Spider silk is a most extraordinary substance. It can be stronger than steel of the same thickness, yet so elastic that it stretches to twice its length before breaking.
The ways spiders use silk varies extensively -- there are sheet webs, orb-webs, funnel webs, tangle-webs (the common house spider) and tubular webs that run up tree trunks.
There are also net-casting spiders that carry their webs with them as they wander and trapdoor spiders that use silk to build burrows underground with a silk door they pop open to grab insects heard walking on the soil surface.
So far scientists have discovered seven different types of silk glands, each producing a different kind of silk. How many different types of silk a spider is capable of producing varies with the species. The glands are equipped with spinnerets, which can be extended or contracted and are used much like our fingers.
The spinnerets have "faucets" and "spools" and are connected to the glands by tiny tubes. Each gland produces a different type of silk in liquid form. Spiders mix and match the different types as they spin their webs.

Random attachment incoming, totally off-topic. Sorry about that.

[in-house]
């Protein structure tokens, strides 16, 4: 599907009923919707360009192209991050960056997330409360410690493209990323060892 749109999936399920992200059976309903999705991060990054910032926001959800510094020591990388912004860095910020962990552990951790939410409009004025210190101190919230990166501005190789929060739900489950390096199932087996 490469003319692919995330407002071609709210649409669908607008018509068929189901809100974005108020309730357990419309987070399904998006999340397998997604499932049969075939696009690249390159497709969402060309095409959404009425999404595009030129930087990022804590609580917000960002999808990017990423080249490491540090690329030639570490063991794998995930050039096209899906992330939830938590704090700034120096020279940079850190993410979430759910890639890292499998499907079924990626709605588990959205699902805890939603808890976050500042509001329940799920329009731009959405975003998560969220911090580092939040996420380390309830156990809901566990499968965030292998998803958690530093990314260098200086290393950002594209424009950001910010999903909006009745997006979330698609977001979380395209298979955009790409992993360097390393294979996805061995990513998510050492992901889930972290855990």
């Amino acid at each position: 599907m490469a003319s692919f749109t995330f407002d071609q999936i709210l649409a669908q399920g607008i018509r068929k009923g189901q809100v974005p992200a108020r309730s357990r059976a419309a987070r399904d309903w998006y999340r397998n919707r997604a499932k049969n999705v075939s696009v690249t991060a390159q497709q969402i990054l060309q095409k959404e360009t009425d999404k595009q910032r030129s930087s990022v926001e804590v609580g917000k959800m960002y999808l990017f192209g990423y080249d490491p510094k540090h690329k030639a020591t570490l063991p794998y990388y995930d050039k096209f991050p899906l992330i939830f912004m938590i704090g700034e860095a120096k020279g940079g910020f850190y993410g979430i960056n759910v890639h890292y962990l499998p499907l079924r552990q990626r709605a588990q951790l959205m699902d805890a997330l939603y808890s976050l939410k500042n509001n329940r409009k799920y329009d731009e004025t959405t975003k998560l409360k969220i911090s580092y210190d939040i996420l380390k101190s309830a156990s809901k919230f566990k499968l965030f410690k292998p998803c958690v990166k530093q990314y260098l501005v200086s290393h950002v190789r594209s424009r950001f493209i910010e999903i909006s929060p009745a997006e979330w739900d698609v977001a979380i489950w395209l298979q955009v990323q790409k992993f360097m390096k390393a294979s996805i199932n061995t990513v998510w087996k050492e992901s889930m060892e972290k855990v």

While the spider spins, her silk hardens as it is exposed to air. Spiders often use several different kinds of silk in their web, and this, too, varies with different spiders and the strategy used to ensnare a victim.
Take an orb weaver, such as the common black and yellow garden spider, for instance. These beautiful spiders build a large circular web. Orb webs look much like a wagon wheel with spokes radiating out from the center and spirals that circle round and round from center to rim.